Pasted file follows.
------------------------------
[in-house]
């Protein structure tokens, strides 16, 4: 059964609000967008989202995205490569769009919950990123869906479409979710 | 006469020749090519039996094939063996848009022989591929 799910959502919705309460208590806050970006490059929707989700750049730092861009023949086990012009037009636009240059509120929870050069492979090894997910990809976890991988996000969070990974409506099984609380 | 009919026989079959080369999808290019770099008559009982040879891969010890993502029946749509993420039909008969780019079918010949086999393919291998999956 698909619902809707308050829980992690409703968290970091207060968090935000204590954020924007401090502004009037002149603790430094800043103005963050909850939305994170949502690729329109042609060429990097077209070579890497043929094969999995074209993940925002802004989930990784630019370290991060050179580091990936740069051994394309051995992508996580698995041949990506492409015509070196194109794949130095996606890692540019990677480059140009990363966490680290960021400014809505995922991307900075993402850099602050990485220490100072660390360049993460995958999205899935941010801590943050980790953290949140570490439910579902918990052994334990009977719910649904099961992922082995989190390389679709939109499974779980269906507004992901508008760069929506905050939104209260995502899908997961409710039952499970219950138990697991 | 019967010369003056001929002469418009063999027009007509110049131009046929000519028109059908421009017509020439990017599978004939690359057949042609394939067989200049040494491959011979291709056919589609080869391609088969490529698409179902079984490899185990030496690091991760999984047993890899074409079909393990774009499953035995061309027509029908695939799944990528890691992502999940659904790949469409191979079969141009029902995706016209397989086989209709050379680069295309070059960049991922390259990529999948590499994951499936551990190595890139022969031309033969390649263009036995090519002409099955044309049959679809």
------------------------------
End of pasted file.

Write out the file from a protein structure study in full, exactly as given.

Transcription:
[in-house]
């Protein structure tokens, strides 16, 4: 059964609000967008989202995205490569769009919950990123869906479409979710 | 006469020749090519039996094939063996848009022989591929 799910959502919705309460208590806050970006490059929707989700750049730092861009023949086990012009037009636009240059509120929870050069492979090894997910990809976890991988996000969070990974409506099984609380 | 009919026989079959080369999808290019770099008559009982040879891969010890993502029946749509993420039909008969780019079918010949086999393919291998999956 698909619902809707308050829980992690409703968290970091207060968090935000204590954020924007401090502004009037002149603790430094800043103005963050909850939305994170949502690729329109042609060429990097077209070579890497043929094969999995074209993940925002802004989930990784630019370290991060050179580091990936740069051994394309051995992508996580698995041949990506492409015509070196194109794949130095996606890692540019990677480059140009990363966490680290960021400014809505995922991307900075993402850099602050990485220490100072660390360049993460995958999205899935941010801590943050980790953290949140570490439910579902918990052994334990009977719910649904099961992922082995989190390389679709939109499974779980269906507004992901508008760069929506905050939104209260995502899908997961409710039952499970219950138990697991 | 019967010369003056001929002469418009063999027009007509110049131009046929000519028109059908421009017509020439990017599978004939690359057949042609394939067989200049040494491959011979291709056919589609080869391609088969490529698409179902079984490899185990030496690091991760999984047993890899074409079909393990774009499953035995061309027509029908695939799944990528890691992502999940659904790949469409191979079969141009029902995706016209397989086989209709050379680069295309070059960049991922390259990529999948590499994951499936551990190595890139022969031309033969390649263009036995090519002409099955044309049959679809």